Over the weekend, Matt Damon bravely announced that, thanks to the help of his daughter, he is no longer using homophobic slurs. In an interview with The Sunday Times to promote his new movie Stillwater, Damon spoke at length about how his daughter taught him that the F-word was no longer acceptable.
"The word that my daughter calls the 'f-slur for a homosexual' was commonly used when I was a kid, with a different application," Damon explained to The Times on Sunday. "I made a joke, months ago, and got a treatise from my daughter. She left the table. I said, 'Come on, that's a joke! I say it in the movie 'Stuck On You!' She went to her room and wrote a very long, beautiful treatise on how that word is dangerous. I said, 'I retire the f-slur!' I understood." He also noted in the interview that he shared the story "as part of a wider conversation about changes in modern masculinity."
Damon, who is 50, has three school-aged daughters and a stepdaughter that range in age from 10 to 23. Though he did not divulge which of his kids corrected his language, it's clear from Damon's tone while recounting the anecdote that he's proud of himself for making this change — even in 2021. But the fact that an actor with his level of influence remained ignorant to how dangerous homophobic language is doesn't really deserve any praise.
"So Matt Damon just figured out 'months ago,' by way of a 'treatise' from a child, that he's not supposed to say the word f*ggot. Months ago. Months ago," Director Travon Free wrote on Twitter.
For decades, homophobic slurs — specifically derogatory terms used to explain someone's sexual identity — have been used to demean LGBTQ+ people. Media representations of this were often downplayed in the face of comedy, which, to Damon's point, was cast off as "just a joke!" But there's nothing funny about discriminatory and hateful language like this becoming normalized over the course of generations.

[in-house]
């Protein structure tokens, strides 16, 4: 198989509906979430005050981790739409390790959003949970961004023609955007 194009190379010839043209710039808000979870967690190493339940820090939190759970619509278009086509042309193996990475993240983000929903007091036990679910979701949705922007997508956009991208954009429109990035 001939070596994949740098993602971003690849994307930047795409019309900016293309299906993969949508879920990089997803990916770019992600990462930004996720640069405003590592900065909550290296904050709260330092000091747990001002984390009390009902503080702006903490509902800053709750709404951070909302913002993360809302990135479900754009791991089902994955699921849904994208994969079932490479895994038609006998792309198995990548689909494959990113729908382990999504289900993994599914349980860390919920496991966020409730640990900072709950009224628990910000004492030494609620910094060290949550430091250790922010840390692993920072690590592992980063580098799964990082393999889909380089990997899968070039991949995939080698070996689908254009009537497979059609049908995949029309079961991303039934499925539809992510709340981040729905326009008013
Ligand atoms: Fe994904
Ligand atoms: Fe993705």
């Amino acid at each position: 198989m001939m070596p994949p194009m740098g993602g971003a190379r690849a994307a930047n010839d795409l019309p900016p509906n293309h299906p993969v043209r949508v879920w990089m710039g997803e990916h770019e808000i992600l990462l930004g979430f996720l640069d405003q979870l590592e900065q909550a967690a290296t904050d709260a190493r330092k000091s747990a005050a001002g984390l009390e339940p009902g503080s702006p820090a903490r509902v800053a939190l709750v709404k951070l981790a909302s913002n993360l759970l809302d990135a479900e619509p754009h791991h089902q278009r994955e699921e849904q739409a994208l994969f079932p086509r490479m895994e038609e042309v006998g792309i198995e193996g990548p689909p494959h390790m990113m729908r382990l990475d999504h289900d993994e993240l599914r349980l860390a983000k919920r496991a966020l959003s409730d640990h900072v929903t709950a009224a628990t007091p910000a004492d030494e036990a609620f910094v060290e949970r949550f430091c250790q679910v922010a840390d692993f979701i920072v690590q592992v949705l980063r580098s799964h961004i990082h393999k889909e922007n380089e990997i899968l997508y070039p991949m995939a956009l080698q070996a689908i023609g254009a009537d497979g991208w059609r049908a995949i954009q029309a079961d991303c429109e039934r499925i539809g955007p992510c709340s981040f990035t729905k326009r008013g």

Slurs cause tangible harm, too: Research has shown that homophobic language serves to dehumanize LGBTQ+ people, and being the target of such language has been linked to anxiety and depression amongst middle school students.
"This is the kind of thing forces me to wonder how much homophobic and transphobic shit 'progressive' white cis straight men say behind our backs, and that just really sucks," trans activist Charlotte Clymer tweeted on Sunday. "I get the sentiment, but this is super 101 stuff. This is like 10+ years ago kinda stuff. And he knows better. Sorry, it just doesn't make me feel very good."
Michigan State Rep. Laurie Pohutsky also tweeted that Damon's epiphany is a decade too late. "I have ranch dressing that has been in my fridge longer than Matt Damon has NOT been using a homophobic slur and he somehow thinks he deserves praise for this Herculean effort."
This is not the first time Damon has come under fire for making statements about LGBTQ+ people. In a 2015 interview with The Guardian, the actor suggested that gay actors were better off shielding their sexuality from the public. He later said that his points were "misconstrued," releasing a statement saying that "it is painful when things get said that you don't believe. And then it gets represented that that’s what you believe."
Damon has yet to make a statement after facing backlash over his comments and his efforts to change "modern masculinity" by no longer saying the F-word casually. Perhaps we will have to wait another decade for him to realize that this type of thinking is outdated, though.